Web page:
Mea Culpa

When we take no interest in the affairs of our country, in our countrymen; when we remain mute and paralyzed in the face of injustice and manifestation of evil; when we fold our arms and pretend helplessness; when we devote our life to the temple of entertainment and self-indulgence; we are responsible.

By Fahri Azzat

A meditation on our culpability as a citizen for the church attack and burnings that started on 8 January 2010.

My initial reaction upon discovering that churches were attacked and burned was to brim with my almost customary outrage and disgust. A house of worship no matter what the religion is entitled to respect and treated as sacred ground, more so by those who do not belong to that religion.

I wrote a piece in that anger and have reproduced it below, just so you can get an idea into my emotional state at the time and contrast it with my present. I blamed the Prime Minister, Home Minister, Inspector General of Police, in short, the usual suspects, for virtually allowing those Islamist zealots to commit those acts of arson and terrorism. I would have posted that piece were it not for a server problem that prevented me from doing so and forced me to sleep. When I woke up and re-read the draft, I felt different. There was a distance between how I felt today and yesterday. It no longer resonated with me. Truth be told, after reading it, I thought it shallow and even a little untruthful.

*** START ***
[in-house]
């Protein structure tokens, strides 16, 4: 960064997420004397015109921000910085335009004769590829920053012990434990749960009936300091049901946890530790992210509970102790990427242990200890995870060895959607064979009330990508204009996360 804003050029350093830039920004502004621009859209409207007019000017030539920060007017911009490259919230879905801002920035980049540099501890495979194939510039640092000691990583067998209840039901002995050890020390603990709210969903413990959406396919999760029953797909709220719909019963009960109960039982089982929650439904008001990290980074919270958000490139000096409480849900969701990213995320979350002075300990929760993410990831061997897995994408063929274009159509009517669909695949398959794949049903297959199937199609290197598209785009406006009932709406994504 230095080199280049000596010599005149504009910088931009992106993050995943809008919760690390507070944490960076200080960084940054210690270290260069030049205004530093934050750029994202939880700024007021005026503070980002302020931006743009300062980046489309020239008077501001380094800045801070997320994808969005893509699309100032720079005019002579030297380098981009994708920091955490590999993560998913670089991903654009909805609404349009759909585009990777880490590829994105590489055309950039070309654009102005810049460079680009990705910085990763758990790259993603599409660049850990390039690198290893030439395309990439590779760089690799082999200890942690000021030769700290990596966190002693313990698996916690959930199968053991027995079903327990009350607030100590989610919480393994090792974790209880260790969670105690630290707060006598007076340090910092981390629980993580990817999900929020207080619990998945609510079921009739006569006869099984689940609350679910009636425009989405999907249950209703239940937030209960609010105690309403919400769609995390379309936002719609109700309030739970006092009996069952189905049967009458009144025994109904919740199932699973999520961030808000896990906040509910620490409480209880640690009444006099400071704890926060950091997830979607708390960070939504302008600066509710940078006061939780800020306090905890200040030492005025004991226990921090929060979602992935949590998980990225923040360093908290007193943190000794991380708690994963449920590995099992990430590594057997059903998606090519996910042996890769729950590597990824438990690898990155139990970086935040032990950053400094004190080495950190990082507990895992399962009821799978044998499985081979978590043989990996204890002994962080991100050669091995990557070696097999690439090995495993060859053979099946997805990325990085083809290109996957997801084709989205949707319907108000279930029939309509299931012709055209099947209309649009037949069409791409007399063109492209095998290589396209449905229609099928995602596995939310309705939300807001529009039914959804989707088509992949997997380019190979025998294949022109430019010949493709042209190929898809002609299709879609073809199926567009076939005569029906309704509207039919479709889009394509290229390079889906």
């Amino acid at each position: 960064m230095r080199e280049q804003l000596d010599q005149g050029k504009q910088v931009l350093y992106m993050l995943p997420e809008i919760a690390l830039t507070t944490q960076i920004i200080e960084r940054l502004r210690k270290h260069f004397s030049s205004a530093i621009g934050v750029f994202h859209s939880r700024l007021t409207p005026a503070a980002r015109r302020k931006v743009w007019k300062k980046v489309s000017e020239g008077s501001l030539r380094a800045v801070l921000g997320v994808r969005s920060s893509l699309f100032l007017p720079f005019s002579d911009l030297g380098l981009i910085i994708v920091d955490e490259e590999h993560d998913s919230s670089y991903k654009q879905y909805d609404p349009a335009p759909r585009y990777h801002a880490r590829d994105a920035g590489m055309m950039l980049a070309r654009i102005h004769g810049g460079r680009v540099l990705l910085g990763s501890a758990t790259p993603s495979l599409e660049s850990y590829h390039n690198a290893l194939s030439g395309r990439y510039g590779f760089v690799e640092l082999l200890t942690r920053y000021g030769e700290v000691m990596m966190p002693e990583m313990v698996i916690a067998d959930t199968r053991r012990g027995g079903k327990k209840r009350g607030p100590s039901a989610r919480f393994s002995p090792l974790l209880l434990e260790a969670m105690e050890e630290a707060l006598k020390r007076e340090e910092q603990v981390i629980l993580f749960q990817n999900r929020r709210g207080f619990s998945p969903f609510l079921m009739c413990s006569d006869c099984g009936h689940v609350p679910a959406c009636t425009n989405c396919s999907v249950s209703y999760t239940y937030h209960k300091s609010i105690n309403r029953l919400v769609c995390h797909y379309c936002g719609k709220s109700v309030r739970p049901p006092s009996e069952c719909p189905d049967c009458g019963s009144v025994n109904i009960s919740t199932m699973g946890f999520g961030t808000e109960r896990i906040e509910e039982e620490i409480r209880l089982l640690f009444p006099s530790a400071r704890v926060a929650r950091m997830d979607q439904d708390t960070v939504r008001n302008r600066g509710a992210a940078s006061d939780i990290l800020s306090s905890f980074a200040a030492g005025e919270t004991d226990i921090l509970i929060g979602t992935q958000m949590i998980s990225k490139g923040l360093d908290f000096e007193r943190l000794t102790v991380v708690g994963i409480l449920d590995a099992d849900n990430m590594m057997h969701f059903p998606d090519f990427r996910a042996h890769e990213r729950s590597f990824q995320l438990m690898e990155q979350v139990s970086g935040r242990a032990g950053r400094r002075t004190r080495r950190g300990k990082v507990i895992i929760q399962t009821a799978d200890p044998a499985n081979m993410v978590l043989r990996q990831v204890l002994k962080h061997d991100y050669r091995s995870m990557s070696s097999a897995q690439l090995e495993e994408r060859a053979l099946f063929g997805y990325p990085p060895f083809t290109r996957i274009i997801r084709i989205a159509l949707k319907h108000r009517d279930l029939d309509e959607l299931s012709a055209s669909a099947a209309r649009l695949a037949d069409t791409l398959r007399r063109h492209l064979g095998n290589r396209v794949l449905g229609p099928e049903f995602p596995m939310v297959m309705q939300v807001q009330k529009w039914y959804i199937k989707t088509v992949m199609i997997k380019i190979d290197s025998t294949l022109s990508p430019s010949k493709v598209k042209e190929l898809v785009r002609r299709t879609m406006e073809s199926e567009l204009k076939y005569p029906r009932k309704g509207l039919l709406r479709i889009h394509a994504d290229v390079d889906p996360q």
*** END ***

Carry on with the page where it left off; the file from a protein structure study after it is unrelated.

Yesterday’s (8 January 2010) anger that seized me gave way this morning to a great sadness and pity not just for the church, or even the Prime Minister and his cronies, but for each and every one of us, and so our country. Worse, I actually felt somehow culpable for the church burnings! Why do I, who abhors violence, have nothing to do with the church burnings, and despise the Islamist zealots that did it, still feel responsible?

Though the burning wreck is the handiwork of Islamist zealots, I cannot help but see the fingerprints of our apathy, our greed, our selfishness, our ignorance, our obsession with convenience and ease in there too. What I completely missed earlier now stands so clearly and brightly that I can no longer ignore it.

Read more at: Mea Culpa